views of high-stakes testing, the effect it has on students and how the focus on that test affects course offerings. “That’s a speech for another day,” he said. “In my own household, I really don’t place a lot of emphasis on it. I place a lot of emphasis on learning, and I place a lot of emphasis on being respectful to your teacher and listening.” Gent pointed out that the Palm Beach County School District has been rated with an A for the past seven years. “We are the only urban school district in the State of Florida to have that honor,” he said. “I hope that a year from now, we can say eight years in a row.” As superintendent, Gent said his emphasis will be on teaching and learning. “In order for our stu-

dents to learn, we have to attract the best teachers we can,” he said, adding that he also wants to have a safe learning environment. “We work with our students to make ethical decisions and become outstanding citizens and be prepared for the world that’s going to greet them,” he said. “We always say at graduation time that they are going out into the real world. I think these students today know what the real world is… They know a world very different than the one any of us grew up in with the advances in technology and the information age.” Gent also discussed the challenges of running the nation’s 11th-largest school district. “We have 187 public schools with about 174,000 students that we

serve every day,” he said. “Our budget is $2.3 billion, and we have a work force of approximately 21,000 employees, about 12,500 of those as our teachers.” This year, the state legislature restored about $1 billion to Florida schools that lawmakers had taken away the year before, he noted. “They took it from other areas, but with some of the dollars that come from the federal government, when all is said and done, we still receive less dollars from the state than we have in years past,” he said. “We have about a $35 million shortfall, and the main thing we try to do with the leadership of our school board is to really save positions.” He said the school board is very See GENT, page 7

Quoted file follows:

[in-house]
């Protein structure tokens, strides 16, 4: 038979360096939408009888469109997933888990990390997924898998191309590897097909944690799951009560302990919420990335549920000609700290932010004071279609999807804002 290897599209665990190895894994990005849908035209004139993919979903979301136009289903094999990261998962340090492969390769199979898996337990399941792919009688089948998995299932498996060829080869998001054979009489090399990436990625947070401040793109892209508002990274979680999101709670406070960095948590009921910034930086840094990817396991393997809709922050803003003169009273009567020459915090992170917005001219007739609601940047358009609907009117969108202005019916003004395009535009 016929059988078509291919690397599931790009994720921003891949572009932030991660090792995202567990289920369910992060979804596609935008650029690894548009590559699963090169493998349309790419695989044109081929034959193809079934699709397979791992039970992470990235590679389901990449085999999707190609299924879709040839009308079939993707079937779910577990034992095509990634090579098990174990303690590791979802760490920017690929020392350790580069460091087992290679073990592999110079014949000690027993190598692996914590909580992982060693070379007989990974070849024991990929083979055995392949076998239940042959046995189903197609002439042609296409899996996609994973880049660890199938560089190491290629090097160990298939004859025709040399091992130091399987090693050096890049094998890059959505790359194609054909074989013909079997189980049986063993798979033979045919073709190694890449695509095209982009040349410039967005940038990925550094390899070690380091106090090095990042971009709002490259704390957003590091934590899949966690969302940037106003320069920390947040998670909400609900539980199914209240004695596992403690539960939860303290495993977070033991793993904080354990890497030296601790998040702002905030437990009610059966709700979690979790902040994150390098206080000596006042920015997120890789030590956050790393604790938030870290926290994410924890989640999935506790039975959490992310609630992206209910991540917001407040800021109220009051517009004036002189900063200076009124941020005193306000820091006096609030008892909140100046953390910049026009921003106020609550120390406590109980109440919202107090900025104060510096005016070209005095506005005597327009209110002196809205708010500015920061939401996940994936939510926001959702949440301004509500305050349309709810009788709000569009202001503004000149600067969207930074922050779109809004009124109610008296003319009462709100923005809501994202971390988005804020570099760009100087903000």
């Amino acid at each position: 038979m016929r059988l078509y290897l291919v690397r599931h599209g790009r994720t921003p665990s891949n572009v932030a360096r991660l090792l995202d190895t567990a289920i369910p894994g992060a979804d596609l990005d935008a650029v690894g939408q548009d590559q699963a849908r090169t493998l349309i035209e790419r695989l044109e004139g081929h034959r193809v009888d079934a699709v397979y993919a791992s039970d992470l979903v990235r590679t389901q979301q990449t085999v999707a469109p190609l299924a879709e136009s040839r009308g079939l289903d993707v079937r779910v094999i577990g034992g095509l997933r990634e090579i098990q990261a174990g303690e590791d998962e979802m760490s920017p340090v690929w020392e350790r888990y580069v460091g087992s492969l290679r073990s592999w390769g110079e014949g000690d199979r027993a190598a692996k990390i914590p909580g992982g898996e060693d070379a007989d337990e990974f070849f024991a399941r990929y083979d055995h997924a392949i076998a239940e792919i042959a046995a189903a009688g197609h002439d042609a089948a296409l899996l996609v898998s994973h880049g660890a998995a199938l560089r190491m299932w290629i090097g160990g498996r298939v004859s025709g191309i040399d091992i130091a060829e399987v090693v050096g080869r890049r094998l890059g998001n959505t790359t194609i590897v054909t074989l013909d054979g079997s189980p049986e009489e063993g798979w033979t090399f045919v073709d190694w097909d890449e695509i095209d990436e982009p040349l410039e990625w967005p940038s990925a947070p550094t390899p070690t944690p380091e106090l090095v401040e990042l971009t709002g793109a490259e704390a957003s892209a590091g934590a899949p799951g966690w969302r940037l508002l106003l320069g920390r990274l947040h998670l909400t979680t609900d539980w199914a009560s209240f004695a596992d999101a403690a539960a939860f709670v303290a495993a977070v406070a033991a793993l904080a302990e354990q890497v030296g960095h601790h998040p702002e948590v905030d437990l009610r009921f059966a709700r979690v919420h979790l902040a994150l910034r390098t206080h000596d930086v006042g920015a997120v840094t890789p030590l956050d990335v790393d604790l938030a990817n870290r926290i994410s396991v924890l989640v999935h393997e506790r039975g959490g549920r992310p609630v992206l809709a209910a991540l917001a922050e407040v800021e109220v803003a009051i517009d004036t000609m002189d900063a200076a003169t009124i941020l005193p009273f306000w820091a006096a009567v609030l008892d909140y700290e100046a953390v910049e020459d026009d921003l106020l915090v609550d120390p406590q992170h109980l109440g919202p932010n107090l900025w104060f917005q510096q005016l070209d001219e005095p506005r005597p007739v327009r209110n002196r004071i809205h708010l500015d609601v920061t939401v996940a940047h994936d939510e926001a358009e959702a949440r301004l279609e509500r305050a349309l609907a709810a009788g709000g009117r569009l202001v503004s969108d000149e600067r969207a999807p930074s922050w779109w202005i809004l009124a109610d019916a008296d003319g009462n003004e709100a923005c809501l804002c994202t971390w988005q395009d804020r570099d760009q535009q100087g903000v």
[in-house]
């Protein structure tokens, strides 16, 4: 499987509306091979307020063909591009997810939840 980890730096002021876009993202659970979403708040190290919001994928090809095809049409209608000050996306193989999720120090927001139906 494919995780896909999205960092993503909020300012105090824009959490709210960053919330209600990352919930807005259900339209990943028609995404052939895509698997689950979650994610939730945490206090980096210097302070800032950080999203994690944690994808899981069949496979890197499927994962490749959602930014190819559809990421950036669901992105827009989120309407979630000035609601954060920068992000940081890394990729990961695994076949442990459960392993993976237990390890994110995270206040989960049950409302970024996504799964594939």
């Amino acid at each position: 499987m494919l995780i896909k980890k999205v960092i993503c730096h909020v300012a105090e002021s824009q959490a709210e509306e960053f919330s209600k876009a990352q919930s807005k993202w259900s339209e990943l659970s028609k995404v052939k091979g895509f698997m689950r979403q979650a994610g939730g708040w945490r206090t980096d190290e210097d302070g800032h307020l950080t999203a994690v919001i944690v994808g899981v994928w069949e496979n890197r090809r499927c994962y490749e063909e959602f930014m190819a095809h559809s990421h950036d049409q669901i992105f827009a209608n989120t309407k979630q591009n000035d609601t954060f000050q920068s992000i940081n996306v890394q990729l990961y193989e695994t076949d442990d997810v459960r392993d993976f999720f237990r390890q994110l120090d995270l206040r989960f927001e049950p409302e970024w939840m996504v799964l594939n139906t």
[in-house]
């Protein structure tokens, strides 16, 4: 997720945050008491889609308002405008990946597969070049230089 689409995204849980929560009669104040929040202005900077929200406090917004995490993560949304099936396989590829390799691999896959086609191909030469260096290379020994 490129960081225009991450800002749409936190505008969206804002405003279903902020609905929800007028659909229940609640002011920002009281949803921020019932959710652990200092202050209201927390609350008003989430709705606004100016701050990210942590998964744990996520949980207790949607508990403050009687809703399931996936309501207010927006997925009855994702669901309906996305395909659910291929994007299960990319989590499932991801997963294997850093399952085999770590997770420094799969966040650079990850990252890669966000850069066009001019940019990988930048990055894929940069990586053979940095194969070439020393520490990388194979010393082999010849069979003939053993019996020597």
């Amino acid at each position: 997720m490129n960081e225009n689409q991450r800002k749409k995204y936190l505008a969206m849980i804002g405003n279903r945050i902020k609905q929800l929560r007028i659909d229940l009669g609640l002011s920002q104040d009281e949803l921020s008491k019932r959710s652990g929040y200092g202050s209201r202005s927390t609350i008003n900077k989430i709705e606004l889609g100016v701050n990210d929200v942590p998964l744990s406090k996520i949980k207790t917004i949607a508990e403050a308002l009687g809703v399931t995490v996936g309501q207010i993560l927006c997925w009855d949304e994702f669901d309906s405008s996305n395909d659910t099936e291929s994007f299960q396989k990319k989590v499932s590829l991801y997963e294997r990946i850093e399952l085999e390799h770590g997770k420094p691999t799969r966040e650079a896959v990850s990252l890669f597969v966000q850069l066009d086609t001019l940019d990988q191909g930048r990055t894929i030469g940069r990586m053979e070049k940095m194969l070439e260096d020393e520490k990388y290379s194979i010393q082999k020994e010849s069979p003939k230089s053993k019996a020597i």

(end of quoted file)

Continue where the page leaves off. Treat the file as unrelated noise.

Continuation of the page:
Superintendent Wayne Gent

Palms West Hospital Celebrates ‘Topping Out’ Of New Addition

(Above, lef t to right) Palms W est Hospital Chairman Dr. Carmine Priore and CEO Eric Goldman address the gathering; views of the hospital’s new fourth floor. (Below, left to right) Goldman, Priore and Dr. Ramprasad Gopalan sign the last piece of steel that will go onto the roof; the hospital’s first CEO Mike Pugh puts his name on the steel; and Registered Nurse Stephanie Noel takes her turn to sign. PHOTOS BY RON BUKLEY/TOWN-CRIER

By Ron Bukley Town-Crier Staff Report Palms West Hospital celebrated the topping out of its fourthfloor east wing addition with a party Tuesday attended by numerous local well-wishers. Newly appointed CEO Eric Goldman welcomed attendees, including founding CEO Mike Pugh, who had the forethought to build a hospital decades ago with an infrastructure that would support a fourth floor. When he first came to the area in 1998 as chief operating officer of Columbia Hospital, Goldman said he wondered why Palms West Hospital had been built out in the middle of nowhere. “All of these wonderful municipalities have grown around this area,” he said. “It’s spectacular to be part of all of these communities.” The $16 million project will take the hospital from 175 beds in 225,000 square feet to 204 beds with an additional 29,000 square feet. Some of the medical surgery beds will move to the new floor and tie back into the labor and delivery unit in the west tower for better continuity. “It also includes renovation and expansion of our front pediatric unit where our existing complement of 24 beds will be expanded to 38,” Goldman said. The project will also add two pediatric intensive-care unit beds to bring it to a total of 10. Adult